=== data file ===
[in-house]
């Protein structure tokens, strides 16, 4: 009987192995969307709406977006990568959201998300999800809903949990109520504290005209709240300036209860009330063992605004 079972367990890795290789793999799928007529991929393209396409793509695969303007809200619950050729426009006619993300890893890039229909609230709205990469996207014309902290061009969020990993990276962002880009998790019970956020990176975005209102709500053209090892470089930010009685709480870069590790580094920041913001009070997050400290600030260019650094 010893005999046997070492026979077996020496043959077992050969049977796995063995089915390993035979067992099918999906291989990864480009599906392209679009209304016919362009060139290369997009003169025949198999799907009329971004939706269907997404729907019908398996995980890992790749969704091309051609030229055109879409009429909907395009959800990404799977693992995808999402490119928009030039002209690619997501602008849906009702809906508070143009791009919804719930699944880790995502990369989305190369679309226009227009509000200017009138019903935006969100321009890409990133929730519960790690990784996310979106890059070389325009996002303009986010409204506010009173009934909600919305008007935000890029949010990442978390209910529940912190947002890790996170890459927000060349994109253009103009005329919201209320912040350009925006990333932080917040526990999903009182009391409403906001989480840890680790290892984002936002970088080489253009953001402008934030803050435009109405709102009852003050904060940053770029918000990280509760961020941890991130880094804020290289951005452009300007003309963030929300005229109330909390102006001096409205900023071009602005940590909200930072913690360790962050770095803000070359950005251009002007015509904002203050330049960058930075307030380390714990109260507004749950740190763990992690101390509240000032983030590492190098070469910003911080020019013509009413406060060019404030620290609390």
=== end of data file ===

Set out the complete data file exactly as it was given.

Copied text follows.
[in-house]
């Protein structure tokens, strides 16, 4: 009987192995969307709406977006990568959201998300999800809903949990109520504290005209709240300036209860009330063992605004 079972367990890795290789793999799928007529991929393209396409793509695969303007809200619950050729426009006619993300890893890039229909609230709205990469996207014309902290061009969020990993990276962002880009998790019970956020990176975005209102709500053209090892470089930010009685709480870069590790580094920041913001009070997050400290600030260019650094 010893005999046997070492026979077996020496043959077992050969049977796995063995089915390993035979067992099918999906291989990864480009599906392209679009209304016919362009060139290369997009003169025949198999799907009329971004939706269907997404729907019908398996995980890992790749969704091309051609030229055109879409009429909907395009959800990404799977693992995808999402490119928009030039002209690619997501602008849906009702809906508070143009791009919804719930699944880790995502990369989305190369679309226009227009509000200017009138019903935006969100321009890409990133929730519960790690990784996310979106890059070389325009996002303009986010409204506010009173009934909600919305008007935000890029949010990442978390209910529940912190947002890790996170890459927000060349994109253009103009005329919201209320912040350009925006990333932080917040526990999903009182009391409403906001989480840890680790290892984002936002970088080489253009953001402008934030803050435009109405709102009852003050904060940053770029918000990280509760961020941890991130880094804020290289951005452009300007003309963030929300005229109330909390102006001096409205900023071009602005940590909200930072913690360790962050770095803000070359950005251009002007015509904002203050330049960058930075307030380390714990109260507004749950740190763990992690101390509240000032983030590492190098070469910003911080020019013509009413406060060019404030620290609390």